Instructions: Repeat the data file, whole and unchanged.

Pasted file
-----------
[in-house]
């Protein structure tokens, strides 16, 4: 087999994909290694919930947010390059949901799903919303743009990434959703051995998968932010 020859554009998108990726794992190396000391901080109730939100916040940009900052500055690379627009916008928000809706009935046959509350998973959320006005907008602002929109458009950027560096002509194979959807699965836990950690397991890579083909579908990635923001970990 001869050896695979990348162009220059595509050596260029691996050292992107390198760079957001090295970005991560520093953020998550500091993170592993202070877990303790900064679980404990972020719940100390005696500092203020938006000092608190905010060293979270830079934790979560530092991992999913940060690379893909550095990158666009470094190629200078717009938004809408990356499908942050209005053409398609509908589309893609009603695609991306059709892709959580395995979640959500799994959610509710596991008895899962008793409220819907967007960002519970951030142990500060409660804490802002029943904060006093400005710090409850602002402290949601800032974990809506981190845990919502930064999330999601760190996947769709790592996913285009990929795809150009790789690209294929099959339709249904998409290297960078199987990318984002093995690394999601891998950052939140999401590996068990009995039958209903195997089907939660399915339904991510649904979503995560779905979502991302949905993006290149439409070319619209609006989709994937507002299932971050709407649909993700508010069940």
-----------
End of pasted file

[in-house]
């Protein structure tokens, strides 16, 4: 087999994909290694919930947010390059949901799903919303743009990434959703051995998968932010 020859554009998108990726794992190396000391901080109730939100916040940009900052500055690379627009916008928000809706009935046959509350998973959320006005907008602002929109458009950027560096002509194979959807699965836990950690397991890579083909579908990635923001970990 001869050896695979990348162009220059595509050596260029691996050292992107390198760079957001090295970005991560520093953020998550500091993170592993202070877990303790900064679980404990972020719940100390005696500092203020938006000092608190905010060293979270830079934790979560530092991992999913940060690379893909550095990158666009470094190629200078717009938004809408990356499908942050209005053409398609509908589309893609009603695609991306059709892709959580395995979640959500799994959610509710596991008895899962008793409220819907967007960002519970951030142990500060409660804490802002029943904060006093400005710090409850602002402290949601800032974990809506981190845990919502930064999330999601760190996947769709790592996913285009990929795809150009790789690209294929099959339709249904998409290297960078199987990318984002093995690394999601891998950052939140999401590996068990009995039958209903195997089907939660399915339904991510649904979503995560779905979502991302949905993006290149439409070319619209609006989709994937507002299932971050709407649909993700508010069940």